How do I copyright a name, title, slogan or logo?
Copyright does not protect names, titles, slogans, or short phrases. In some cases, these things may be protected as trademarks. Contact the U.S. Patent & Trademark Office, 800-786-9199, for further information. However, copyright protection may be available for logo artwork that contains sufficient authorship. In some circumstances, an artistic logo may also be protected as a trademark.
Blog tip: The correct form for a notice is: “Copyright [dates] by [author/owner]”. You can use C in a circle © instead of “Copyright” but “(C)” has never been given legal force. Using “All Rights Reserved” isn’t required. [ Source: 10 Big Myths about copyright explained ]. Alt 0169 is the keyboard code for creating the © copyright symbol on your blog.
Copyright and Blogs
I discovered an incredible post by Smashing Magazine which is really all you need to read about copyright—and in plain English. The following two subsections are excerpts of Copyright Explained: I May Copy It, Right?
Copyright in the Web: An Overview
- Copyright applies to the Web.
- Your work is protected under copyright as soon as it’s created and protected for your lifetime, plus 70 years.
- Copyright expires. When copyright expires, the work becomes public domain.
- Ideas can’t be copyrighted, only the result tangible expression of the idea can. (updated)
- You may use logos and trademarks in your works.
- You may use copyrighted material under the “fair use” doctrine.
- You may quote only limited portions of work. You may publish excerpts, not whole articles.
- You have to ask author’s permission to translate his/her article.
- The removal of the copyrighted material doesn’t remove the copyright infringement.
- If something looks copyrighted, you should assume it is. (updated)
- Advertising protected material without an agreement is illegal.
- You may not always delete or modify your visitors’ comments.
- User generated content is the property of the users.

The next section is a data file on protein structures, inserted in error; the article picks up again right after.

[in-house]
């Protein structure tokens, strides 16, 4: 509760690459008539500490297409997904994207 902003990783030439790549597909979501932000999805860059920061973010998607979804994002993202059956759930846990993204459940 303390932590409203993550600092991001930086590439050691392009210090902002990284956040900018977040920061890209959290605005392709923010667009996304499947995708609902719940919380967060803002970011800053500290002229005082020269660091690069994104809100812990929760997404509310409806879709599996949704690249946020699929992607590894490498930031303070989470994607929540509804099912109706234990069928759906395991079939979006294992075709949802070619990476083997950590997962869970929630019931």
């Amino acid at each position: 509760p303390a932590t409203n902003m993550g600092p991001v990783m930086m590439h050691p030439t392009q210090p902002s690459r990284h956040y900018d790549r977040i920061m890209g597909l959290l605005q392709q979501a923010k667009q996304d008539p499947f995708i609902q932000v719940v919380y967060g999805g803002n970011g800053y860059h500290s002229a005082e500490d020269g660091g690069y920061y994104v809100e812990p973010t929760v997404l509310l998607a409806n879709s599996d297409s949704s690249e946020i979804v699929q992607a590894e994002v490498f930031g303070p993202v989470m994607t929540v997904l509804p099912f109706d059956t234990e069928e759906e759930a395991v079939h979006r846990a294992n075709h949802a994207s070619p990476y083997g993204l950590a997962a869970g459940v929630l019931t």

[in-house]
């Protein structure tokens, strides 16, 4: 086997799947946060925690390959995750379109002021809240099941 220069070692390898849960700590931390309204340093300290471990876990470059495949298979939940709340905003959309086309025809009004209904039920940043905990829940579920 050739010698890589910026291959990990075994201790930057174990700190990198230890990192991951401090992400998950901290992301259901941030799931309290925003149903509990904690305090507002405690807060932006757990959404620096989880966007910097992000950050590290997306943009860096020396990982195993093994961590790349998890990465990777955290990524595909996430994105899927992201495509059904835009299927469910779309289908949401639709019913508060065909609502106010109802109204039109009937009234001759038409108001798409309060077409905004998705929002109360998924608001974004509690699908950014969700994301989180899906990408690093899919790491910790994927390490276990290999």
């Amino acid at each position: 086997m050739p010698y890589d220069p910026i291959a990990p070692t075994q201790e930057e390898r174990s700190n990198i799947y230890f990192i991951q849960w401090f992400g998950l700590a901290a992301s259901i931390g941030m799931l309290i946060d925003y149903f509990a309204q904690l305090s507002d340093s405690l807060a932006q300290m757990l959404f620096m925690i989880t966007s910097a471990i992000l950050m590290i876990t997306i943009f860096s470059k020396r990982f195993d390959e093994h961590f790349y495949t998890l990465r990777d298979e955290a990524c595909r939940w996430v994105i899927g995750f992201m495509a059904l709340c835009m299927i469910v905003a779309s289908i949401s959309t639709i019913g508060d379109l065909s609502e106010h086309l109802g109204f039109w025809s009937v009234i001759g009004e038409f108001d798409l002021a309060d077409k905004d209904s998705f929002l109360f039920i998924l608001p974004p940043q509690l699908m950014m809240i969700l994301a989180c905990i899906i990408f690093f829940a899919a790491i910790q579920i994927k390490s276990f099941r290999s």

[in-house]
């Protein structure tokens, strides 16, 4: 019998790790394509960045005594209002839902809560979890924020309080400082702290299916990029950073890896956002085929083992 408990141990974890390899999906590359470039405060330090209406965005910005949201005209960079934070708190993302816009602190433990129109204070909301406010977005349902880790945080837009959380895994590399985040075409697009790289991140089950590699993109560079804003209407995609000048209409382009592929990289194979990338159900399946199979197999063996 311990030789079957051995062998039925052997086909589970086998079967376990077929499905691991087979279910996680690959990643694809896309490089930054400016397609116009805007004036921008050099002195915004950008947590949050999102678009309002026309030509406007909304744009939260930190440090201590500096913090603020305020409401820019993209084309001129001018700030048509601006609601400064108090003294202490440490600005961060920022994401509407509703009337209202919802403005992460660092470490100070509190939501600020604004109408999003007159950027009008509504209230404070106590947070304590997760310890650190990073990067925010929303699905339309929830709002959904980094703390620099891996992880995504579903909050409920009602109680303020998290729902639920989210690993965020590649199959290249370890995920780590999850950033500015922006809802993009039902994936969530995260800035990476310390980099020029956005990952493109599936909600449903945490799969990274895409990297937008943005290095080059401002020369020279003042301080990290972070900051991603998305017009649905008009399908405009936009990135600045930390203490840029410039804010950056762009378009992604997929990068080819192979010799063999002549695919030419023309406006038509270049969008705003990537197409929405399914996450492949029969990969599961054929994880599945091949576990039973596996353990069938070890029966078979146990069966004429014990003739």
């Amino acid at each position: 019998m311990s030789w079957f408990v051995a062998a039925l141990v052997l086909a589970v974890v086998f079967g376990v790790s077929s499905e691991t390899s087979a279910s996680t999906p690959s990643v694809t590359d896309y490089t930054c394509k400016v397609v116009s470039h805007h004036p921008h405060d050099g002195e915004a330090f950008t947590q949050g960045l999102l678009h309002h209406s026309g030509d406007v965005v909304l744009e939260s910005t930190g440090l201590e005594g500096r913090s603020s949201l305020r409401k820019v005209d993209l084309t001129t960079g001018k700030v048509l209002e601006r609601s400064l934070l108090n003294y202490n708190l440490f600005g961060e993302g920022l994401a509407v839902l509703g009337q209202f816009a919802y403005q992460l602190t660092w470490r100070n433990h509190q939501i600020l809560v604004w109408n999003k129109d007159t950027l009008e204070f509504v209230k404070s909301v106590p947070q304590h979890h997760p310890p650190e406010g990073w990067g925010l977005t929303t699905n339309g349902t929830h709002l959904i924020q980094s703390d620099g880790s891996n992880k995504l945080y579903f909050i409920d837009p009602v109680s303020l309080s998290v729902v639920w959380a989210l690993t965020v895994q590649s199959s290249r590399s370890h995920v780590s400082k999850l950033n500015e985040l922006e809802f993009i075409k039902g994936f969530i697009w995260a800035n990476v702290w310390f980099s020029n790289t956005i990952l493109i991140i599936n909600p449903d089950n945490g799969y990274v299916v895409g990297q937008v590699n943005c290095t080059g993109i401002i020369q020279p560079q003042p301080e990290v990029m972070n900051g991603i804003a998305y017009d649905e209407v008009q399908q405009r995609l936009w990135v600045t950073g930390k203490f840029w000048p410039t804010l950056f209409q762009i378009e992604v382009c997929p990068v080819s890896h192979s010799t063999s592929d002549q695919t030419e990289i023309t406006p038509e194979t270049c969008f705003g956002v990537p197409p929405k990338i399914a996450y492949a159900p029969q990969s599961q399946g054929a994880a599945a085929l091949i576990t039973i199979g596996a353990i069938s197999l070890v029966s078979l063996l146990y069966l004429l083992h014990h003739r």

- Copyright is violated by using information, not by charging for it.
Bloggers’ Rights and Duties
- Ignorance of the Law does not make one exempt from compliance thereof. You carry the full responsibility for everything you publish in your weblog. Using protected work, make sure you fulfill your legal obligations.
- Be aware of your responsibility. Check your facts, consider the implications, control the comments, give credit where credit is due, disclose professional relationships, disclose sponsored posts, avoid “blackhat” methods. [10 Rules for Responsible Blogging]
- Make it easy to distinguish paid and editorial content. “Never claim that you are an objective, unbiased source if you are being paid to provide information. Always make it easy for your readers to distinguish between advertising and editorial content.” [12 Important U.S. Laws Every Blogger Needs To Know]
- You should ask author’s permission to translate his/her article. According to the Berne Convention, “Authors of literary and artistic works protected by this Convention shall enjoy the exclusive right of making and of authorizing the translation of their works throughout the term of protection of their rights in the original works.” Therefore you need a permission to translate an article into another language. [What is Copyright?]
- You should not present stolen content. “The law does not provide protection for federal crimes or intellectual property violations, meaning that you can potentially be found contributorily liable if this type of behavior takes place on your site.” [12 Important U.S. Laws].
Using Images and Thumbnails